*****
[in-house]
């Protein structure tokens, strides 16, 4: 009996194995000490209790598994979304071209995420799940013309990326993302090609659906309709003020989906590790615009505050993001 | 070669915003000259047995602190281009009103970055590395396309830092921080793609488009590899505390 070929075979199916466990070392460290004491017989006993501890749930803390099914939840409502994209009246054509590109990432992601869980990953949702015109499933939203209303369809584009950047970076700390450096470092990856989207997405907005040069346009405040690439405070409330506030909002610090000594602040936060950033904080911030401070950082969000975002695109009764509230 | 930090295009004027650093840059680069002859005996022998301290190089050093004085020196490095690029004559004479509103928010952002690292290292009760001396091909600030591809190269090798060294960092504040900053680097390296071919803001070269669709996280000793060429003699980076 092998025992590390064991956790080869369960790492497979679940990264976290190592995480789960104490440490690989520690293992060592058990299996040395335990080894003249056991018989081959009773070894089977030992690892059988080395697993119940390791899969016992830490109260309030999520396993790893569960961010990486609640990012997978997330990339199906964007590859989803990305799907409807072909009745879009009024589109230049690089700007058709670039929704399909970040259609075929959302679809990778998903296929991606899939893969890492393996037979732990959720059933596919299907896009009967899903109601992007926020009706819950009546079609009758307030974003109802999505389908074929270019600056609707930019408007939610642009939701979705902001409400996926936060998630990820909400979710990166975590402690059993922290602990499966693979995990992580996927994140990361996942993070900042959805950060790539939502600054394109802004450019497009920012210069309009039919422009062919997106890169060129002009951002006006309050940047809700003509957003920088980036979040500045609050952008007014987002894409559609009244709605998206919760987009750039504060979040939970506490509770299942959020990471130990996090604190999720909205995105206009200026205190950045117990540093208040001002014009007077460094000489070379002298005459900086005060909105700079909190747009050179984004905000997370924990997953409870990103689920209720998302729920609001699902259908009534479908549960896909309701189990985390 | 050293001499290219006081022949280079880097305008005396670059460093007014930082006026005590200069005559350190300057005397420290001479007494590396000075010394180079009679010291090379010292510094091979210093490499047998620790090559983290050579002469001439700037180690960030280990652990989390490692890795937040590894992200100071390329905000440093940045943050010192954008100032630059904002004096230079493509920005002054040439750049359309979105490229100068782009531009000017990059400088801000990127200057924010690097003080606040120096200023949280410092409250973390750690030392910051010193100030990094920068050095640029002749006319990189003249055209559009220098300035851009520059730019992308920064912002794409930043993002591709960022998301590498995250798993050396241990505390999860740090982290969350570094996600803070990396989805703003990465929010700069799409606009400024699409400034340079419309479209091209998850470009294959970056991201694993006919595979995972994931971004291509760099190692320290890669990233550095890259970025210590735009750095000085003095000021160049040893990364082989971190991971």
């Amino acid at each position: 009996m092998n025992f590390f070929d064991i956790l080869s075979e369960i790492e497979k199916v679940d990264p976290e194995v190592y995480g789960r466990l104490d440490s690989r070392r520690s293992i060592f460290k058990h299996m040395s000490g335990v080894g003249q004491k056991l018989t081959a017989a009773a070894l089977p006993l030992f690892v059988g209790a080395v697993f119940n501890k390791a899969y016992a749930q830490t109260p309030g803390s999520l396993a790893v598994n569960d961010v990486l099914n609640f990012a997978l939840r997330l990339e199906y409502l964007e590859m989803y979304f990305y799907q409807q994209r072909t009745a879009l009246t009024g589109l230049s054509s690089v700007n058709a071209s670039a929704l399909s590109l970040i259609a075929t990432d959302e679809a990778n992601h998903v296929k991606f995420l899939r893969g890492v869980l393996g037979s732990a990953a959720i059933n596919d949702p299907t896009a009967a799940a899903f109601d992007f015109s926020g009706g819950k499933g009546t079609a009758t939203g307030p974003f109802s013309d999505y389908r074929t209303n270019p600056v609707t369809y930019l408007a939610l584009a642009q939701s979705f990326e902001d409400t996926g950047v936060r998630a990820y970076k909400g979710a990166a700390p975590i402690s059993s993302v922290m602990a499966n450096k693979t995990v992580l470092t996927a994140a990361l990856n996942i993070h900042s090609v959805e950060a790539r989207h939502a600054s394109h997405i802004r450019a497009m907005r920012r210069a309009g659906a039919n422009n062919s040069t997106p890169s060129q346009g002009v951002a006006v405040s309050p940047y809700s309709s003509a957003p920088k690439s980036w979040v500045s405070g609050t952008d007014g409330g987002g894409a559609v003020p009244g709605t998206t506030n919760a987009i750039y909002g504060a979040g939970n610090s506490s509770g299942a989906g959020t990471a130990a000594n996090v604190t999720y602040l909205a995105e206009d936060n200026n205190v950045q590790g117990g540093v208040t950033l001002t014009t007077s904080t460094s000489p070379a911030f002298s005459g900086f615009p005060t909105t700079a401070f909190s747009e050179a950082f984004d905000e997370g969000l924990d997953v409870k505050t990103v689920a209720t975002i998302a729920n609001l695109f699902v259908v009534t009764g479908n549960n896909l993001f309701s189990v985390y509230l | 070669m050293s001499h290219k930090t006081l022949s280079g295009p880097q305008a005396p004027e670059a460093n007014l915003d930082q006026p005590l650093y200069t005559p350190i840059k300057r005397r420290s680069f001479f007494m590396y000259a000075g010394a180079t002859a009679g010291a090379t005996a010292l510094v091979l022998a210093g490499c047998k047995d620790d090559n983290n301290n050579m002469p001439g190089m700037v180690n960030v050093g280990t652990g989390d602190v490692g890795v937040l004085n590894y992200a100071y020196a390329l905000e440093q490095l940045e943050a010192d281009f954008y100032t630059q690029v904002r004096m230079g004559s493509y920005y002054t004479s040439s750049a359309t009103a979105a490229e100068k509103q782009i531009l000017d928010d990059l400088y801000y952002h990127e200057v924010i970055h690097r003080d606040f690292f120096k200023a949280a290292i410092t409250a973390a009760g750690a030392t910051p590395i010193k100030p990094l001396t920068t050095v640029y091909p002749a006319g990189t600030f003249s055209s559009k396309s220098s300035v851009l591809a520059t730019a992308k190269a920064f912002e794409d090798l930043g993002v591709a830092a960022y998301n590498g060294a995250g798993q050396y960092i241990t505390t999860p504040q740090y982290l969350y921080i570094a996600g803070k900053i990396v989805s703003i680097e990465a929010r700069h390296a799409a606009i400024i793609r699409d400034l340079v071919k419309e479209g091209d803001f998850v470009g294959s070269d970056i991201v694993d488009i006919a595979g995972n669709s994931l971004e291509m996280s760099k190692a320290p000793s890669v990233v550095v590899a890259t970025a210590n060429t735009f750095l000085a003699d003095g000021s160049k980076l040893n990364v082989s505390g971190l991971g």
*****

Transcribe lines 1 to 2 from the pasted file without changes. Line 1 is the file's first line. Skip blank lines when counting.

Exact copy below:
[in-house]
């Protein structure tokens, strides 16, 4: 009996194995000490209790598994979304071209995420799940013309990326993302090609659906309709003020989906590790615009505050993001 | 070669915003000259047995602190281009009103970055590395396309830092921080793609488009590899505390 070929075979199916466990070392460290004491017989006993501890749930803390099914939840409502994209009246054509590109990432992601869980990953949702015109499933939203209303369809584009950047970076700390450096470092990856989207997405907005040069346009405040690439405070409330506030909002610090000594602040936060950033904080911030401070950082969000975002695109009764509230 | 930090295009004027650093840059680069002859005996022998301290190089050093004085020196490095690029004559004479509103928010952002690292290292009760001396091909600030591809190269090798060294960092504040900053680097390296071919803001070269669709996280000793060429003699980076 092998025992590390064991956790080869369960790492497979679940990264976290190592995480789960104490440490690989520690293992060592058990299996040395335990080894003249056991018989081959009773070894089977030992690892059988080395697993119940390791899969016992830490109260309030999520396993790893569960961010990486609640990012997978997330990339199906964007590859989803990305799907409807072909009745879009009024589109230049690089700007058709670039929704399909970040259609075929959302679809990778998903296929991606899939893969890492393996037979732990959720059933596919299907896009009967899903109601992007926020009706819950009546079609009758307030974003109802999505389908074929270019600056609707930019408007939610642009939701979705902001409400996926936060998630990820909400979710990166975590402690059993922290602990499966693979995990992580996927994140990361996942993070900042959805950060790539939502600054394109802004450019497009920012210069309009039919422009062919997106890169060129002009951002006006309050940047809700003509957003920088980036979040500045609050952008007014987002894409559609009244709605998206919760987009750039504060979040939970506490509770299942959020990471130990996090604190999720909205995105206009200026205190950045117990540093208040001002014009007077460094000489070379002298005459900086005060909105700079909190747009050179984004905000997370924990997953409870990103689920209720998302729920609001699902259908009534479908549960896909309701189990985390 | 050293001499290219006081022949280079880097305008005396670059460093007014930082006026005590200069005559350190300057005397420290001479007494590396000075010394180079009679010291090379010292510094091979210093490499047998620790090559983290050579002469001439700037180690960030280990652990989390490692890795937040590894992200100071390329905000440093940045943050010192954008100032630059904002004096230079493509920005002054040439750049359309979105490229100068782009531009000017990059400088801000990127200057924010690097003080606040120096200023949280410092409250973390750690030392910051010193100030990094920068050095640029002749006319990189003249055209559009220098300035851009520059730019992308920064912002794409930043993002591709960022998301590498995250798993050396241990505390999860740090982290969350570094996600803070990396989805703003990465929010700069799409606009400024699409400034340079419309479209091209998850470009294959970056991201694993006919595979995972994931971004291509760099190692320290890669990233550095890259970025210590735009750095000085003095000021160049040893990364082989971190991971």